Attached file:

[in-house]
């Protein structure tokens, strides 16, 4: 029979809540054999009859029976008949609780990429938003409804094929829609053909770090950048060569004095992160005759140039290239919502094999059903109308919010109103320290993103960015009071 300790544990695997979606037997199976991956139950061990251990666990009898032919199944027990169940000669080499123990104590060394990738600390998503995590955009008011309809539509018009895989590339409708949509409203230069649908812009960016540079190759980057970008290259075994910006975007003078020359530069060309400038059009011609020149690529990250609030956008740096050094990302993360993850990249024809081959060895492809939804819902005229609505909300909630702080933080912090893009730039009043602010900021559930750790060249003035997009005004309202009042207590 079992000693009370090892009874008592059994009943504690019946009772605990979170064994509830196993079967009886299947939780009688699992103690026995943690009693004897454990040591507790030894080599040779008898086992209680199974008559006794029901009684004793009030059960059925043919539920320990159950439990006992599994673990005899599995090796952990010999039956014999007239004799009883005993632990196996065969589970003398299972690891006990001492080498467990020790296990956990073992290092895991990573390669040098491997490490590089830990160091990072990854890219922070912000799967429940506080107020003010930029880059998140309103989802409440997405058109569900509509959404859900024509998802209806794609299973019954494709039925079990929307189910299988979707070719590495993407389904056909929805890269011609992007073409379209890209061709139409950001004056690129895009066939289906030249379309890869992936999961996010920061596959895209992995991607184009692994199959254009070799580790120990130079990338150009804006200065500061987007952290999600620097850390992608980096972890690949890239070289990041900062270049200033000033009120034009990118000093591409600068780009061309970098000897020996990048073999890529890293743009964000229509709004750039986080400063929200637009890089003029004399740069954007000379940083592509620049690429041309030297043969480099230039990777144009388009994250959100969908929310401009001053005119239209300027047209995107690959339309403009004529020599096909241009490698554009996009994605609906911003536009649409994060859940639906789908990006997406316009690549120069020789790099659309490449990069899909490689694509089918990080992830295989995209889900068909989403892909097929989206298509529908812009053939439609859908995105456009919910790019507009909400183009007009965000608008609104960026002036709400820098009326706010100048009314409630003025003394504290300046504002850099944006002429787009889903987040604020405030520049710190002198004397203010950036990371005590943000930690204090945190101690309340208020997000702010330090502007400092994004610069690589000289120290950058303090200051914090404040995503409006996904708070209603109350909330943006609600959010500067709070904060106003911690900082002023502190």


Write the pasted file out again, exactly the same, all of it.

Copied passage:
[in-house]
């Protein structure tokens, strides 16, 4: 029979809540054999009859029976008949609780990429938003409804094929829609053909770090950048060569004095992160005759140039290239919502094999059903109308919010109103320290993103960015009071 300790544990695997979606037997199976991956139950061990251990666990009898032919199944027990169940000669080499123990104590060394990738600390998503995590955009008011309809539509018009895989590339409708949509409203230069649908812009960016540079190759980057970008290259075994910006975007003078020359530069060309400038059009011609020149690529990250609030956008740096050094990302993360993850990249024809081959060895492809939804819902005229609505909300909630702080933080912090893009730039009043602010900021559930750790060249003035997009005004309202009042207590 079992000693009370090892009874008592059994009943504690019946009772605990979170064994509830196993079967009886299947939780009688699992103690026995943690009693004897454990040591507790030894080599040779008898086992209680199974008559006794029901009684004793009030059960059925043919539920320990159950439990006992599994673990005899599995090796952990010999039956014999007239004799009883005993632990196996065969589970003398299972690891006990001492080498467990020790296990956990073992290092895991990573390669040098491997490490590089830990160091990072990854890219922070912000799967429940506080107020003010930029880059998140309103989802409440997405058109569900509509959404859900024509998802209806794609299973019954494709039925079990929307189910299988979707070719590495993407389904056909929805890269011609992007073409379209890209061709139409950001004056690129895009066939289906030249379309890869992936999961996010920061596959895209992995991607184009692994199959254009070799580790120990130079990338150009804006200065500061987007952290999600620097850390992608980096972890690949890239070289990041900062270049200033000033009120034009990118000093591409600068780009061309970098000897020996990048073999890529890293743009964000229509709004750039986080400063929200637009890089003029004399740069954007000379940083592509620049690429041309030297043969480099230039990777144009388009994250959100969908929310401009001053005119239209300027047209995107690959339309403009004529020599096909241009490698554009996009994605609906911003536009649409994060859940639906789908990006997406316009690549120069020789790099659309490449990069899909490689694509089918990080992830295989995209889900068909989403892909097929989206298509529908812009053939439609859908995105456009919910790019507009909400183009007009965000608008609104960026002036709400820098009326706010100048009314409630003025003394504290300046504002850099944006002429787009889903987040604020405030520049710190002198004397203010950036990371005590943000930690204090945190101690309340208020997000702010330090502007400092994004610069690589000289120290950058303090200051914090404040995503409006996904708070209603109350909330943006609600959010500067709070904060106003911690900082002023502190």